If there's one city known for its neon, it has to be Las Vegas; Sin City is known for being flashy, and its signage is no exception. But what happens to the totally rad signs from the Strip once they get worn down or outdated? They head to the Neon Boneyard...but don't worry, it's not as depressing as it sounds!
The Boneyard is run by the Neon Museum, which collects, preserves, studies and exhibits some of Vegas's most iconic old signs from the 1930's to today. The entire museum encompasses 2 acres, and the Boneyard (which houses more than 150 gorgeous retro signs) is only a part of it. There's also a gallery, with 60 more kitschy vintage neon signs, like ones from Palms Casino Resort, New-New York, Lady Luck, O'Shea's and tons more. They definitely don't make neon like they used to!
You can get an up-close the Boneyard as part of an hour-long tour (hint: go in the evening or at night to see the signs in all their blazing neon glory), or book it for a photo shoot (wedding pictures after you elope in Vegas, maybe?) And as if it couldn't get any cooler, the Neon Museum's Visitor's Center is located in the distinctive lobby of the La Conchita Motel-- it's an excellent example of mid-century space age-inspired architecture and complements the old-school signage perfectly. And, most importantly, don't forget your camera, because, with so much awesomeness crammed into the boneyard, it's basically impossible to take a bad picture. -Roadtrippers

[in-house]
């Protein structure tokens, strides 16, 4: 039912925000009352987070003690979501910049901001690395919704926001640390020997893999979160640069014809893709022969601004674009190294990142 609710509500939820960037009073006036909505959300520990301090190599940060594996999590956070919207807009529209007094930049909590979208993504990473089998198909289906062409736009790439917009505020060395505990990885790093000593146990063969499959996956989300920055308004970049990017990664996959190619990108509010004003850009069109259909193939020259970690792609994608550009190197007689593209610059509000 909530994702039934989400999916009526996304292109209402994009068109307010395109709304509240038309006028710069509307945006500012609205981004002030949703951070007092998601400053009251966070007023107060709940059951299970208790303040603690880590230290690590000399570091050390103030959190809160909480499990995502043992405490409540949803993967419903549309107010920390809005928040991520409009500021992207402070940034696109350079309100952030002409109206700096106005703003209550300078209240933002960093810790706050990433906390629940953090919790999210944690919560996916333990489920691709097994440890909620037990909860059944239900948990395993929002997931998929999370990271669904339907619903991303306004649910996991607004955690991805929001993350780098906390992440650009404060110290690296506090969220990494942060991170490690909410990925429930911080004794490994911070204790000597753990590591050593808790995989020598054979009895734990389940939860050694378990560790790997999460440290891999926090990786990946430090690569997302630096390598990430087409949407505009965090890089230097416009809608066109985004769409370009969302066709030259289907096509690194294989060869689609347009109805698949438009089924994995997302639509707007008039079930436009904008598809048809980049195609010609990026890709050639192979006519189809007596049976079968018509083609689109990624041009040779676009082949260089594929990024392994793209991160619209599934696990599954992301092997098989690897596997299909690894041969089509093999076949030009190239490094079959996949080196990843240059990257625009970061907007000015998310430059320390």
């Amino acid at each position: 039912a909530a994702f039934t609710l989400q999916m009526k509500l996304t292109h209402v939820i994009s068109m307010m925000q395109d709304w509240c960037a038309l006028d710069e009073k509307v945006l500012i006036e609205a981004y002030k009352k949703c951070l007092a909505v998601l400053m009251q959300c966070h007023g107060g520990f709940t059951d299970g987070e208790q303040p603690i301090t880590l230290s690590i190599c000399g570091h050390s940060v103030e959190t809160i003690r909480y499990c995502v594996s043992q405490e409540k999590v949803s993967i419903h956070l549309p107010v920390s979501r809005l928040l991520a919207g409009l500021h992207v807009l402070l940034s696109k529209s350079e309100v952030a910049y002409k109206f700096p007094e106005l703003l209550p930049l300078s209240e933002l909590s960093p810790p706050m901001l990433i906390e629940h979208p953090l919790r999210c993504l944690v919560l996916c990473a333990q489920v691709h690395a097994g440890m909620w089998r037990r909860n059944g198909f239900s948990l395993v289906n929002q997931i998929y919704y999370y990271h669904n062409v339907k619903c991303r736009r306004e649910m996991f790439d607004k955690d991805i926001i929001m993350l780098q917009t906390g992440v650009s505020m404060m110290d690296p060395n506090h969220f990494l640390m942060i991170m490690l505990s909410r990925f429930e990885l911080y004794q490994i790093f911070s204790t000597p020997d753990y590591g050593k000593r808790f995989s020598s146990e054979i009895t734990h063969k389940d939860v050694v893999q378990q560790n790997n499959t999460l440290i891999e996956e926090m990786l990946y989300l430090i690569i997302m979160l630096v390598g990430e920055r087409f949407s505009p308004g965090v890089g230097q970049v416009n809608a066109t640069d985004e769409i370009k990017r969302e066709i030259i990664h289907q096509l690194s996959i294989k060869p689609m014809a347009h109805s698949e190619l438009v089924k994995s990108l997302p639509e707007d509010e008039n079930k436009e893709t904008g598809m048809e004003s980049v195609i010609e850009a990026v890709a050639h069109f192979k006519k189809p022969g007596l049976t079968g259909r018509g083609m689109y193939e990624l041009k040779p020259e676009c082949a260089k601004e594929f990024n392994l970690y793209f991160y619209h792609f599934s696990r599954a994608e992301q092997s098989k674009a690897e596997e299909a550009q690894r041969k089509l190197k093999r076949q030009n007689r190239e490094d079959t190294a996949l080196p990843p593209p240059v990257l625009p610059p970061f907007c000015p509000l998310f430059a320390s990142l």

The Neon Museum was established as a non-profit organization in 1996 to collect and exhibit neon signs, the classic Las Vegas art form. Dedicated individuals from the private sector as well as corporate and government entities have worked tirelessly to promote the preservation of these national treasures. The Neon Museum’s mission is to collect, preserve, study and exhibit iconic Las Vegas neon signs for educational, historic, and cultural enrichment.
Each of the more than 150 signs in the collection can be used to tell a unique story about who created it, what inspired it, where and when it was made, and how it fits into the development of Las Vegas and its rich history. Changes and trends in design and technology are also illustrated in the pieces that range from the 1930s to the present day.
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